The Financial Crisis and Corporate Credit Ratings

54 Pages Posted: 10 Nov 2016 Last revised: 13 May 2017

See all articles by Ed deHaan

Ed deHaan

University of Washington - Michael G. Foster School of Business

Date Written: September 10, 2016

Abstract

Credit ratings on many financial instruments failed to accurately portray default risk before the global financial crisis. I find no decline in the performance of corporate credit ratings during or after the crisis, indicating that the failures of ratings on financial instruments were due to conditions unique to the rating agencies’ financial instruments divisions. Rather, the preponderance of tests indicate that corporate credit rating performance improves after the crisis, consistent with the rating agencies positively responding to public criticism and regulatory pressures. At the same time, I find evidence of sophisticated market participants decreasing their reliance on corporate credit ratings after the crisis. Consistent with theoretical models of reputation cyclicality, a likely explanation is that the rating agencies suffer spillover reputation damage from their failed ratings on financial instruments. My study informs regulators, practitioners, and academics about the performance of corporate credit ratings during and after the crisis, and provides novel empirical evidence consistent with reputation concerns affecting credit rating usage decisions.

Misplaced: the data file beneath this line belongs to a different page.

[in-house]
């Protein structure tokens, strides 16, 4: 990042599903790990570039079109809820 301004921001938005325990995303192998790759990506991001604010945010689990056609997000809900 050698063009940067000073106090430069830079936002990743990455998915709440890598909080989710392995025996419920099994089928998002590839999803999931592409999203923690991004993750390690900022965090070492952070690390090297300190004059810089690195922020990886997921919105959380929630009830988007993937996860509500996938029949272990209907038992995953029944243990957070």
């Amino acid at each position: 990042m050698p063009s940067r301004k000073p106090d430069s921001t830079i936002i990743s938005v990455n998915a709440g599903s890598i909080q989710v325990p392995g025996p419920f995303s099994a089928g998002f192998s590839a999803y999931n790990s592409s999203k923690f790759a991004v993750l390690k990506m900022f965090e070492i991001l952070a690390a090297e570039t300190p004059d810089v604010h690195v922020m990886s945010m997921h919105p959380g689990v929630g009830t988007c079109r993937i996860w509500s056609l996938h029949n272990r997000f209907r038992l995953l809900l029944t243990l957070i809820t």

An Internet Appendix with supplementary materials is available at the following URL: http://ssrn.com/abstract=2908178

Keywords: credit ratings; financial crisis; rating reputation; rating performance; debt contracting

Suggested Citation

deHaan, Ed, The Financial Crisis and Corporate Credit Ratings (September 10, 2016). Accounting Review, Forthcoming, Available at SSRN: https://ssrn.com/abstract=2837376

Ed DeHaan (Contact Author)

University of Washington - Michael G. Foster School of Business ( email )

Box 353200
Seattle, WA 98195-3200
United States

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